section-24-land-acquisition-5-judge-bench-indore-development-authority-case-153530 [3/6, 12:36] Sekarreporter 1: A 5-judge bench of the Supreme Court on Friday held that proceedings under the Land Acquisition Act 1894 will not lapse if the compensation has been tendered by deposit in treasury.

[3/6, 12:36] Sekarreporter 1: https://www.livelaw.in/top-stories/section-24-land-acquisition-5-judge-bench-indore-development-authority-case-153530
[3/6, 12:36] Sekarreporter 1: A 5-judge bench of the Supreme Court on Friday held that proceedings under the Land Acquisition Act 1894 will not lapse if the compensation has been tendered by deposit in treasury.

The Court held that land owners cannot insist that the amount should be deposited in Court so as to sustain the land acquisition proceedings under the old Act on the commencement of the new land acquisition law with effect from January 1, 2014.

Land owners cannot insist that the proceedings have lapsed if the government has tendered the amount by deposit in treasury, said Justice Arun Mishra, while reading out the judgment for the bench. The obligation to pay compensation is complete on government tendering the amount. There is no need to actually deposit the amount with the land owners or in the concerned Court.

Thus, the bench has affirmed the view in the 2018 Indore Development Authority case, overruling the 2014 judgment in Pune Municipal Corporation case. A bench comprising Justices Arun Mishra, Indira Banerjee, Vineet Saran, M R Shah and Ravindra Bhat had heard the matter.

The case involved the interpretation of Section 24(2) of the Right to Fair Compensation and Transparency in Land Acquisition, Rehabilitation and Resettlement Act 2013. As per this provision, compensation proceedings under the Land Acquisition Act 1894 will lapse on the commencement of the 2013 Act, if “compensation has not been paid”.

The question in the case was whether deposit of compensation by the Government in Government treasury can be regarded as “paid” within the meaning of Section 24(2).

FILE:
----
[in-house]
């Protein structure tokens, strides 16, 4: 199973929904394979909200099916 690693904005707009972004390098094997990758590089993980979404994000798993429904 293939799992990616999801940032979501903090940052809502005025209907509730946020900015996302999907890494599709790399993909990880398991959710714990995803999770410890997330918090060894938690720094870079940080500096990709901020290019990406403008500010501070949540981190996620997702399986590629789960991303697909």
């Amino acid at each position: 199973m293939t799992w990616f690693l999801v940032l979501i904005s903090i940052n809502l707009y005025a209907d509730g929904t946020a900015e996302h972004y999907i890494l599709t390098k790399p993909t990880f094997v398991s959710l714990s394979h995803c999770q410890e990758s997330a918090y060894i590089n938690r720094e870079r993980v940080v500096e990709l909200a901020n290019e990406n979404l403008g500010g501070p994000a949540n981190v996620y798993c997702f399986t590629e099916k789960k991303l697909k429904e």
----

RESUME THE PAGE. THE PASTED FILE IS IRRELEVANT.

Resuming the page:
The 5-judge bench also held that the word “or” in Section 24(2) should be read as “and”. This means that the proceedings under old LA Act will lapse only if if there is failure to take possession “and” failure to pay compensation.

If possession taken but compensation not paid, there is no lapse.

If compensation paid but possession not taken, then also no lapse of proceedings under 1894 Land Acquisition Act.

Case Background

The underlying issue, in broad terms, was whether deposit of compensation by government in treasury can be deemed as payment to landowner as per Section 24(2) of the 2013 Land Acquisition Act so as to save the proceedings taken under the 1894 Land Acquisition Act from being lapsed.

In 2014, a three judge bench (Justices R M Lodha, M B Lokur and Kurian Joseph) in Pune Municipal Corporation case held that in case land owners are not willing to accept the compensation, the same has to be deposited in Court. Mere deposit of compensation in treasury cannot be regarded as payment as per Section 24(2), added the bench. In other words, land acquisition proceedings under the 1894 Act will lapse

This view held field for nearly over three years, until a two judges bench comprising Justice Arun Mishra and Amitava Roy doubted its correctness in the Indore Development Authority case in December 2017 and referred it to larger bench.

The larger bench (a three judge bench) which considered the reference was also headed by Justice Arun Mishra. This three judge bench (by 2:1 majority) held the decision in Pune Municipal Corporation to be per incuriam. While Justices Arun Mishra and A K Goel were in the majority, Justice Mohan M Shantanagoudar dissented by stating that a three judge bench cannot overrule a precedent laid down by a co-ordinate bench.

Shortly, another three-judge bench (Justices Madan B Lokur, Kurian Joseph and Deepak Gupta) took objection to this course adopted by Justice Arun Mishra-led bench in the Indore Development Authority case, and stayed the operation of Indore Development Authority case.

It was only after this that a two-judge bench headed by Justice Arun Mishra thought it fit to refer the issue to the CJI for determination by a larger bench.

Request for Justice Arun Mishra’s recusal

At the beginning of the hearing, some of the parties made a request for the recusal of Justice Arun Mishra from the bench on the ground that the bench was examining the correctness of the judgment authored by him was under examination. They argued that Justice Arun Mishra appeared to be pre-disposed to a particular stand on the interpretation of Section 24(2) in view of the consistent stands taken by him throughout, and said that this created a likelihood of bias.

After an elaborate hearing on the preliminary issue of recusal, Justice Arun Mishra turned down the request. Justice Mishra said that previous judgment cannot constitute bias, and added that a litigant cannot be allowed to choose the bench on the basis of untenable apprehensions.

(Story to be updated after receiving judgment)

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